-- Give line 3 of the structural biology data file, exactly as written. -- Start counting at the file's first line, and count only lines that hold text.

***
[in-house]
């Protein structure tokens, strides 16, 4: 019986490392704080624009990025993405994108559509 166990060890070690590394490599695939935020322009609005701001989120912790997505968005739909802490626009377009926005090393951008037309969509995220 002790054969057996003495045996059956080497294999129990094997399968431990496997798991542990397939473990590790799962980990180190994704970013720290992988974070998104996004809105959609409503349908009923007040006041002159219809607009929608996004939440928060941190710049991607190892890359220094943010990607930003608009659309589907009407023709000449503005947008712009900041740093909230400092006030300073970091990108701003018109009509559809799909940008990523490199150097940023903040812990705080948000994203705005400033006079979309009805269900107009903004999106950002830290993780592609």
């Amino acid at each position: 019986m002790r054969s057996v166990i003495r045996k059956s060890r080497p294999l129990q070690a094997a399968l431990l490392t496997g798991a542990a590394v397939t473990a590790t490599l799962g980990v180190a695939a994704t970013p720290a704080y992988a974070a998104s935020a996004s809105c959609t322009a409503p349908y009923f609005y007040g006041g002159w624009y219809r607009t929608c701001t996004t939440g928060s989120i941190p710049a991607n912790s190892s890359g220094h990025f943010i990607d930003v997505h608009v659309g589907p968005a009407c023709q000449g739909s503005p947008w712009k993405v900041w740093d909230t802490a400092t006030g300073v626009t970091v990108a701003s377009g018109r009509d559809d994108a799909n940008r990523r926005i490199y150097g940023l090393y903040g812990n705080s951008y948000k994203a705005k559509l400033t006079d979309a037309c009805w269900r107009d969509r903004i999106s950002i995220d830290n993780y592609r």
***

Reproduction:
């Amino acid at each position: 019986m002790r054969s057996v166990i003495r045996k059956s060890r080497p294999l129990q070690a094997a399968l431990l490392t496997g798991a542990a590394v397939t473990a590790t490599l799962g980990v180190a695939a994704t970013p720290a704080y992988a974070a998104s935020a996004s809105c959609t322009a409503p349908y009923f609005y007040g006041g002159w624009y219809r607009t929608c701001t996004t939440g928060s989120i941190p710049a991607n912790s190892s890359g220094h990025f943010i990607d930003v997505h608009v659309g589907p968005a009407c023709q000449g739909s503005p947008w712009k993405v900041w740093d909230t802490a400092t006030g300073v626009t970091v990108a701003s377009g018109r009509d559809d994108a799909n940008r990523r926005i490199y150097g940023l090393y903040g812990n705080s951008y948000k994203a705005k559509l400033t006079d979309a037309c009805w269900r107009d969509r903004i999106s950002i995220d830290n993780y592609r």